Session: 615. Acute Myeloid Leukemia: Commercially Available Therapy, excluding Transplantation: Poster II
Hematology Disease Topics & Pathways:
Diseases, AML, Therapies, Non-Biological, chemotherapy, Clinically relevant, Myeloid Malignancies
Gemtuzumab ozogamicin (GO, MylotargTM) was re-approved by the FDA and has been commercially available since September 2017. Prior to re-approval, adults and children with relapsed/refractory AML or APL were treated with GO obtained through an expanded access program under an institutional IND at our Cancer Consortium: Fred Hutchinson Cancer Research Center (FHCRC), the University of Washington Medical Center (UWMC), Seattle Children’s Hospital (SCH), and the Seattle Cancer Care Alliance (SCCA).
Between 2014-2017, we enrolled 44 patients (median age 40); patient characteristics are summarized in Table 1. Twelve were children treated at SCH and 32 adults at SCCA/UWMC. Forty had AML, 3 mixed phenotype acute leukemia and 1 APL. Forty-two had relapsed disease and 2 were primary refractory. Median duration of CR1 was 11.2 months (range 0-104). Median number of prior induction attempts was 2 (range 1-8).
Eligibility initially required intermediate or “good” risk cytogenetics, though subsequently patients whose blasts were CD33 positive were included regardless of cytogenetics. Additional inclusion criteria were ECOG performance status (PS) ≤3, bilirubin ≤2.0 mg/dl, and ALT/AST ≤5 fold the institutional upper limit of normal.
Two patients received single-agent GO (9mg/m2 day 1), 1 patient with APL received GO + ATRA + Aza, and the remainder typically received 3mg/m2 with chemotherapy for a single dose or on days 1, 4, and 7 (Table 2). Patients received a median of 2 cycles (range 1-6) of GO (the APL patient received 6 cycles). Timing of GO around hematopoietic stem cell transplant (HCT) is also noted in Table 2.
Table 3 shows the grade 3-4 toxicities occurring within 60 days of receipt of GO per number of patients, rather than number of events. Two children developed sinusoidal obstructive syndrome (SOS) >60 days post GO. Both incidences were post an allogeneic hematopoietic cell transplant (HCT), one at 15 days post HCT and the other 28 days post HCT. The first patient had complete resolution of SOS and remains alive 2 years later, the second patient developed SOS day 28 post HCT then died of an invasive mucormycosis infection in the setting of immunosuppression on day 37 of the HCT. Six deaths occurred within 60 days of beginning GO: 1 from cardiogenic shock, 1 from multiorgan failure post aspiration event, 2 from pneumonia/sepsis, and 2 from disease progression. No deaths were attributed to GO.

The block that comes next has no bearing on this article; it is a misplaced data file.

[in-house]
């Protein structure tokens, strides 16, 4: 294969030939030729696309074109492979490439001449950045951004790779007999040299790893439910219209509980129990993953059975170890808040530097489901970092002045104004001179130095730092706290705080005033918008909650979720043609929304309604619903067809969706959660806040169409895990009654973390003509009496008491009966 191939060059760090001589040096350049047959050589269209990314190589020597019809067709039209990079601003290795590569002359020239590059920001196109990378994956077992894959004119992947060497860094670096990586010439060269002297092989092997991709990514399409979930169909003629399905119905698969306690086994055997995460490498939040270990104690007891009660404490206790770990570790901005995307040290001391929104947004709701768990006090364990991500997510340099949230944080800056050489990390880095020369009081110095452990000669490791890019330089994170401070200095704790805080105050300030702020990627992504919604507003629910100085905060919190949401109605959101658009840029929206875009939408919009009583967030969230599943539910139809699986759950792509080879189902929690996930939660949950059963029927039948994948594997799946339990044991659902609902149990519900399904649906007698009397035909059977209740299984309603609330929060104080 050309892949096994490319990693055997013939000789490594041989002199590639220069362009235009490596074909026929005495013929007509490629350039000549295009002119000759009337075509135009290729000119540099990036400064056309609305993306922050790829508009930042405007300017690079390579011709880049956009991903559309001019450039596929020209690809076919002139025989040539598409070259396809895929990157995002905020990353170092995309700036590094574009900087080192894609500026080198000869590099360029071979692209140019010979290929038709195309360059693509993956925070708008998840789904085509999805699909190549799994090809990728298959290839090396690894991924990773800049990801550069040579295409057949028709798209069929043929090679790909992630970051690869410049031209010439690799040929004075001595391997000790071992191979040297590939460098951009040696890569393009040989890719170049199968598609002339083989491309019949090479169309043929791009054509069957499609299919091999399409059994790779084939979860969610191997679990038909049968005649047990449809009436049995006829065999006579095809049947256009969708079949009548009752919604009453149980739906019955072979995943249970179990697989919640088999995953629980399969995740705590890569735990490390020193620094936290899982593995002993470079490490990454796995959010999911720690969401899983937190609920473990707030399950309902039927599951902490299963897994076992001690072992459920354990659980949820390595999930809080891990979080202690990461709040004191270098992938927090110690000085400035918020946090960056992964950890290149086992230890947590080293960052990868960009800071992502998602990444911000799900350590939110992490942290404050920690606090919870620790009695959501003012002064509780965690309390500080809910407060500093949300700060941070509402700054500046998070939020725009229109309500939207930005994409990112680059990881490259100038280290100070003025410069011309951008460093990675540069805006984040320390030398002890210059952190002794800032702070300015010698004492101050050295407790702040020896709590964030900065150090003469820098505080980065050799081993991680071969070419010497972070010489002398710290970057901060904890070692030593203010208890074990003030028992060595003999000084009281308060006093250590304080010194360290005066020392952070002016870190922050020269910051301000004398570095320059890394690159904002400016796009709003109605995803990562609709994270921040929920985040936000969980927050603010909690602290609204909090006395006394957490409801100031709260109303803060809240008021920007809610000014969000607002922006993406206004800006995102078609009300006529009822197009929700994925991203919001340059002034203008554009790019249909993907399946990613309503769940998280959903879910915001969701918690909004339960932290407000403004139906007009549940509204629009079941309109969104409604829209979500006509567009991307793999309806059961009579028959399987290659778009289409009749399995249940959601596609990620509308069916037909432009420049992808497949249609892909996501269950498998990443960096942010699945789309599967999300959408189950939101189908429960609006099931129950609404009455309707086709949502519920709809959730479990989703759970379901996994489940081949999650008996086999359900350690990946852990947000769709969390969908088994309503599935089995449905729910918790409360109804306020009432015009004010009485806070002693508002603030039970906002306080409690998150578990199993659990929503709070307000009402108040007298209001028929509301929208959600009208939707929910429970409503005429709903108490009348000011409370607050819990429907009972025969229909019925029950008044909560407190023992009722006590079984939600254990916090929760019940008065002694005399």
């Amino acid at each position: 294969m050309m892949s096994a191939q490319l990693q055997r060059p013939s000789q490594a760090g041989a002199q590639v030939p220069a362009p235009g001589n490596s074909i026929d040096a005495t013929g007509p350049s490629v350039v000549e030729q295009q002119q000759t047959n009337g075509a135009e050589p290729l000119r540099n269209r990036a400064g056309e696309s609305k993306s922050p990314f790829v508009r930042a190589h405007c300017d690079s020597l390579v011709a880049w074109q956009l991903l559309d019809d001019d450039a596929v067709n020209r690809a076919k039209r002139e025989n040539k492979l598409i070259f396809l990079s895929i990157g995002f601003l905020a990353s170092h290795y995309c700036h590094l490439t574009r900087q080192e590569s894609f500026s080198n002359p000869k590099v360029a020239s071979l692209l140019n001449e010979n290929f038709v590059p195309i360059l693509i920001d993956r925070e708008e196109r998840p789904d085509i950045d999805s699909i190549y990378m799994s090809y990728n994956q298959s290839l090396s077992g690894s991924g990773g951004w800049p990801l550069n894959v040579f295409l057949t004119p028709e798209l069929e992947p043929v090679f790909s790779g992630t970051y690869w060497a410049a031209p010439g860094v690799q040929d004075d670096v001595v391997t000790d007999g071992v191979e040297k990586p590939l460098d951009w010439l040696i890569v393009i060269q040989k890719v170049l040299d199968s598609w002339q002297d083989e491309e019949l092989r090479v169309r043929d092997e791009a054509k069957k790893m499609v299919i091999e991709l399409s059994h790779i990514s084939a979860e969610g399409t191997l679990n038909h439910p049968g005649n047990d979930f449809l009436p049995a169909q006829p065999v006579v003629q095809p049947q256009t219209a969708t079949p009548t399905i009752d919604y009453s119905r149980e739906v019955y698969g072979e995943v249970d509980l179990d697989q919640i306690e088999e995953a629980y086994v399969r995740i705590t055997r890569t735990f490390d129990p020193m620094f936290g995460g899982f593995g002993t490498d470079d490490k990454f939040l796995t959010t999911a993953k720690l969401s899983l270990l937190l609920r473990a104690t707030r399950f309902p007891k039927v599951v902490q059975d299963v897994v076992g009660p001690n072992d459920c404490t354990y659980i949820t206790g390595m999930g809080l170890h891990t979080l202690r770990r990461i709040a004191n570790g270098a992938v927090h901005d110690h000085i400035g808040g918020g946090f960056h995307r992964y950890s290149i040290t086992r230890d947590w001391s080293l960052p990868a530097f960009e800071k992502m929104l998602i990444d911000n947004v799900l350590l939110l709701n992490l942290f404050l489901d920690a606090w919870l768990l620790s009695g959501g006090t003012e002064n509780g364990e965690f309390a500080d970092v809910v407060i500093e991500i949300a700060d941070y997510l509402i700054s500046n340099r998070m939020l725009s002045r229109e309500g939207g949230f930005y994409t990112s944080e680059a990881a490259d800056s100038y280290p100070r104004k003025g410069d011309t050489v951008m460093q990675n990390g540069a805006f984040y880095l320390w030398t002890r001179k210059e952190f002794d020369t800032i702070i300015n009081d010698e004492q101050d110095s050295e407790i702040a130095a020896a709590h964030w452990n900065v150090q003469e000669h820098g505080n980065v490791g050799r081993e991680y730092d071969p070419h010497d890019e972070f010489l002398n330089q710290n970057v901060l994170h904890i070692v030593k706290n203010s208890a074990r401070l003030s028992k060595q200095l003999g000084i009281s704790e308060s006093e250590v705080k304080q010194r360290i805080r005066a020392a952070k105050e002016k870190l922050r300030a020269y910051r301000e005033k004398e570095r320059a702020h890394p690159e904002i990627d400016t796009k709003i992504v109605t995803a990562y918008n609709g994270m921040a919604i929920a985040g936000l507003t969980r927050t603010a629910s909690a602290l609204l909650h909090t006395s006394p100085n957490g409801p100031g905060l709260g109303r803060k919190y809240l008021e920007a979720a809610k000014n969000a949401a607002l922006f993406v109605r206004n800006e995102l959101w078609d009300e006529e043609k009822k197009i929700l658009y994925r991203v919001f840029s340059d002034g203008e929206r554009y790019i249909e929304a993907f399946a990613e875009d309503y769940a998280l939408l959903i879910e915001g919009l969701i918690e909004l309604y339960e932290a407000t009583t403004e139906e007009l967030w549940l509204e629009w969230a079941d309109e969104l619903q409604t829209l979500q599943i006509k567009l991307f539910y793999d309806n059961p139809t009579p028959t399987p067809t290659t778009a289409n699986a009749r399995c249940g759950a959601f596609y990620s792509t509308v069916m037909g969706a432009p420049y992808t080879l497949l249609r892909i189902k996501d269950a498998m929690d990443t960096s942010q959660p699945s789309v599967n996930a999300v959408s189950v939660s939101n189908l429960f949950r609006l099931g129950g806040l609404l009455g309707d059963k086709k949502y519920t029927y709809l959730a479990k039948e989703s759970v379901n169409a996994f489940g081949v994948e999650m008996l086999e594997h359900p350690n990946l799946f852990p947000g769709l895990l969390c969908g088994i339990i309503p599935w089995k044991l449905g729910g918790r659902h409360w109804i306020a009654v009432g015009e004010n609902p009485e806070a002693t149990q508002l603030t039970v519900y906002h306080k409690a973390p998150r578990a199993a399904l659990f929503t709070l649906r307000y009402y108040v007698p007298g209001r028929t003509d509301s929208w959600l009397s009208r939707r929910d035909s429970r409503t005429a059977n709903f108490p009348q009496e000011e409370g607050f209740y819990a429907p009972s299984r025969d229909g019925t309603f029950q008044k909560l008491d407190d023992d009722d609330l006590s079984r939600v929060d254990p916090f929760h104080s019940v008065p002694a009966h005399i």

Thirteen of the 44 patients (29%; 95% CI:18-44%) achieved complete remission (CR), 3 with measurable residual disease (MRD 7%) (Table 4). The MRD was detected by flow cytometry in 2 patients, and PCR for inversion 16 in 1 patient. Sixteen had CR with incomplete hematologic recovery (CRi) and 15 were resistant or died before assessment. Eight remain alive in CR with a median event free survival (EFS) of 31 months (range 7-47). Thirty-six patients have died, with a median survival of 17.2 months (range 0.5-9.4). Table 4 outlines response by “more” or “less” intense regimens (intensity is defined in Table 2) and by adult vs. pediatric populations.
We found higher response rates in patients who received GO combined with more intensive [78% CR+CRi] rather than less intensive therapy [44% CR+CRi] and in those with fewer prior regimens [100% CR+CRi in patients with 1 prior regimen compared to 48% with ≥2 prior regimens]. In addition, responses were obtained in patients with intermediate risk cytogenetics (11 out of 19 total intermediate = 58%) or unfavorable (3 out of 8 total unfavorable = 37%), although a higher fraction of responses were seen with favorable cytogenetics [t(8;21, inv16, t(15;17)] (15 out of 17 total favorable = 88%).
GO was safe and well tolerated. Based on CR1 duration and number of salvage regimens, the observed 9/28 CR rate with GO + intense therapy compares with a rate of expected 7/28 had the same patients received prior intense salvage therapy without GO (Estey E, Blood [1996/88:756]). GO combinations are a reasonable option for relapsed/refractory AML, but might be of more value in patients with only measurable residual disease.
The GO team wishes to acknowledge Pfizer Inc. for their commitment to patients by supplying drug, and our Investigational Pharmacy, the Institutional Review Board, and the FDA for supporting the efforts of this expanded access program in making gemtuzumab ozogamicin accessible to people with relapsed or refractory AML.
Disclosures: Walter: Boehringer Ingelheim Pharma GmbH & Co. KG: Consultancy; Seattle Genetics, Inc.: Consultancy, Other: Clinical trial support, Research Funding; Covagen AG: Consultancy, Other: Clinical trial support, Research Funding; Aptevo Therapeutic: Consultancy, Other: Clinical trial support, Research Funding; Amphivena Therapeutics: Consultancy, Equity Ownership, Other: Clinical trial support, Research Funding; Amgen Inc.: Other: Clinical trial support, Research Funding; Actinium Pharmaceuticals, Inc.: Other: Clinical trial support, Research Funding; Pfizer: Consultancy. Scott: Celgene: Consultancy, Research Funding; Agios: Consultancy; Alexion: Consultancy; Novartis: Research Funding. Cassaday: Seattle Genetics: Other: Spouse Employment, Research Funding; Kite Pharma: Research Funding; Adaptive Biotechnologies: Consultancy; Amgen: Consultancy, Research Funding; Merck: Research Funding; Pfizer: Consultancy, Research Funding; Incyte: Research Funding; Jazz Pharmaceuticals: Consultancy. Becker: GlycoMimetics: Research Funding.
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